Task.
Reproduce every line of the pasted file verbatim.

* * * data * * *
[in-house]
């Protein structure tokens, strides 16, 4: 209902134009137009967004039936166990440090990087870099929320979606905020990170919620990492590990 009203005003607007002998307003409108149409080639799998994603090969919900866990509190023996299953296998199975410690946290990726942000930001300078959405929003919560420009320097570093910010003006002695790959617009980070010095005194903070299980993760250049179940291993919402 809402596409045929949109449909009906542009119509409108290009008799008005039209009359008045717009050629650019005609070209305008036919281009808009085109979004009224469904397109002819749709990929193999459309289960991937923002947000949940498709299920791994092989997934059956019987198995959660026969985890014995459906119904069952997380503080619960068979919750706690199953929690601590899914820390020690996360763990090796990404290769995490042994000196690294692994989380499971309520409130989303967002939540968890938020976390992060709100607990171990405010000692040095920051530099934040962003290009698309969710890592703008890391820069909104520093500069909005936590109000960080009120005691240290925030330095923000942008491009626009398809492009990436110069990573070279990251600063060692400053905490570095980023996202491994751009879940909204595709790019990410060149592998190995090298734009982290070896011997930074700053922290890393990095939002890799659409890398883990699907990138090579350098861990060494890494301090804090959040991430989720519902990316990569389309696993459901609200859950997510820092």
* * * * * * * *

[in-house]
């Protein structure tokens, strides 16, 4: 209902134009137009967004039936166990440090990087870099929320979606905020990170919620990492590990 009203005003607007002998307003409108149409080639799998994603090969919900866990509190023996299953296998199975410690946290990726942000930001300078959405929003919560420009320097570093910010003006002695790959617009980070010095005194903070299980993760250049179940291993919402 809402596409045929949109449909009906542009119509409108290009008799008005039209009359008045717009050629650019005609070209305008036919281009808009085109979004009224469904397109002819749709990929193999459309289960991937923002947000949940498709299920791994092989997934059956019987198995959660026969985890014995459906119904069952997380503080619960068979919750706690199953929690601590899914820390020690996360763990090796990404290769995490042994000196690294692994989380499971309520409130989303967002939540968890938020976390992060709100607990171990405010000692040095920051530099934040962003290009698309969710890592703008890391820069909104520093500069909005936590109000960080009120005691240290925030330095923000942008491009626009398809492009990436110069990573070279990251600063060692400053905490570095980023996202491994751009879940909204595709790019990410060149592998190995090298734009982290070896011997930074700053922290890393990095939002890799659409890398883990699907990138090579350098861990060494890494301090804090959040991430989720519902990316990569389309696993459901609200859950997510820092």